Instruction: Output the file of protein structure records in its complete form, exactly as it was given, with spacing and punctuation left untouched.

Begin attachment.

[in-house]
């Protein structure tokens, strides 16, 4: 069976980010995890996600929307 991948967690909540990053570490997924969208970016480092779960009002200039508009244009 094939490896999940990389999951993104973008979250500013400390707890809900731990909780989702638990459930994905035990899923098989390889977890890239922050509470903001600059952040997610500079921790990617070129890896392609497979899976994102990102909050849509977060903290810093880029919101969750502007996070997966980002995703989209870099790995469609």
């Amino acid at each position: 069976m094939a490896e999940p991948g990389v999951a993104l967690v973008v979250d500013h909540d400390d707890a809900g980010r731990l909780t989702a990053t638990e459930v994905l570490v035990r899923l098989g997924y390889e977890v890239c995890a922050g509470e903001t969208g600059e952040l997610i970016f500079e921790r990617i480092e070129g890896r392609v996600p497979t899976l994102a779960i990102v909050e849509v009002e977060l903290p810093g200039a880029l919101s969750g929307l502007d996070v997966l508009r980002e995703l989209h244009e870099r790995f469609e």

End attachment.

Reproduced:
[in-house]
């Protein structure tokens, strides 16, 4: 069976980010995890996600929307 991948967690909540990053570490997924969208970016480092779960009002200039508009244009 094939490896999940990389999951993104973008979250500013400390707890809900731990909780989702638990459930994905035990899923098989390889977890890239922050509470903001600059952040997610500079921790990617070129890896392609497979899976994102990102909050849509977060903290810093880029919101969750502007996070997966980002995703989209870099790995469609």
């Amino acid at each position: 069976m094939a490896e999940p991948g990389v999951a993104l967690v973008v979250d500013h909540d400390d707890a809900g980010r731990l909780t989702a990053t638990e459930v994905l570490v035990r899923l098989g997924y390889e977890v890239c995890a922050g509470e903001t969208g600059e952040l997610i970016f500079e921790r990617i480092e070129g890896r392609v996600p497979t899976l994102a779960i990102v909050e849509v009002e977060l903290p810093g200039a880029l919101s969750g929307l502007d996070v997966l508009r980002e995703l989209h244009e870099r790995f469609e």